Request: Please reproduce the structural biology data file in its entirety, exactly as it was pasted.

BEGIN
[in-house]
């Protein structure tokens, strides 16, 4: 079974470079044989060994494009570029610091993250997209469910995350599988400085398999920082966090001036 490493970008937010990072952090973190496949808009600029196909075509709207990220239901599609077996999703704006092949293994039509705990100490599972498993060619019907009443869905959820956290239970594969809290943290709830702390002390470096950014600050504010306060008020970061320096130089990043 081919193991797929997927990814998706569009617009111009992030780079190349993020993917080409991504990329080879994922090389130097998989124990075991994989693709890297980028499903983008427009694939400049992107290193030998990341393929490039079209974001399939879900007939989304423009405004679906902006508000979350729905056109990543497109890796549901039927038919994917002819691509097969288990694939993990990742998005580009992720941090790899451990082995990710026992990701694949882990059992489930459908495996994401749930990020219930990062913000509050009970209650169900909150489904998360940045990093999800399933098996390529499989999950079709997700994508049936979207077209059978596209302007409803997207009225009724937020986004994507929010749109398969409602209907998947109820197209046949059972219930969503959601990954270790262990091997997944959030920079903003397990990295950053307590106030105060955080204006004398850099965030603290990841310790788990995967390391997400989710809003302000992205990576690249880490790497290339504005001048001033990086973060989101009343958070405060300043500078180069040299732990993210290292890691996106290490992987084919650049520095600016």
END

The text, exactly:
[in-house]
């Protein structure tokens, strides 16, 4: 079974470079044989060994494009570029610091993250997209469910995350599988400085398999920082966090001036 490493970008937010990072952090973190496949808009600029196909075509709207990220239901599609077996999703704006092949293994039509705990100490599972498993060619019907009443869905959820956290239970594969809290943290709830702390002390470096950014600050504010306060008020970061320096130089990043 081919193991797929997927990814998706569009617009111009992030780079190349993020993917080409991504990329080879994922090389130097998989124990075991994989693709890297980028499903983008427009694939400049992107290193030998990341393929490039079209974001399939879900007939989304423009405004679906902006508000979350729905056109990543497109890796549901039927038919994917002819691509097969288990694939993990990742998005580009992720941090790899451990082995990710026992990701694949882990059992489930459908495996994401749930990020219930990062913000509050009970209650169900909150489904998360940045990093999800399933098996390529499989999950079709997700994508049936979207077209059978596209302007409803997207009225009724937020986004994507929010749109398969409602209907998947109820197209046949059972219930969503959601990954270790262990091997997944959030920079903003397990990295950053307590106030105060955080204006004398850099965030603290990841310790788990995967390391997400989710809003302000992205990576690249880490790497290339504005001048001033990086973060989101009343958070405060300043500078180069040299732990993210290292890691996106290490992987084919650049520095600016």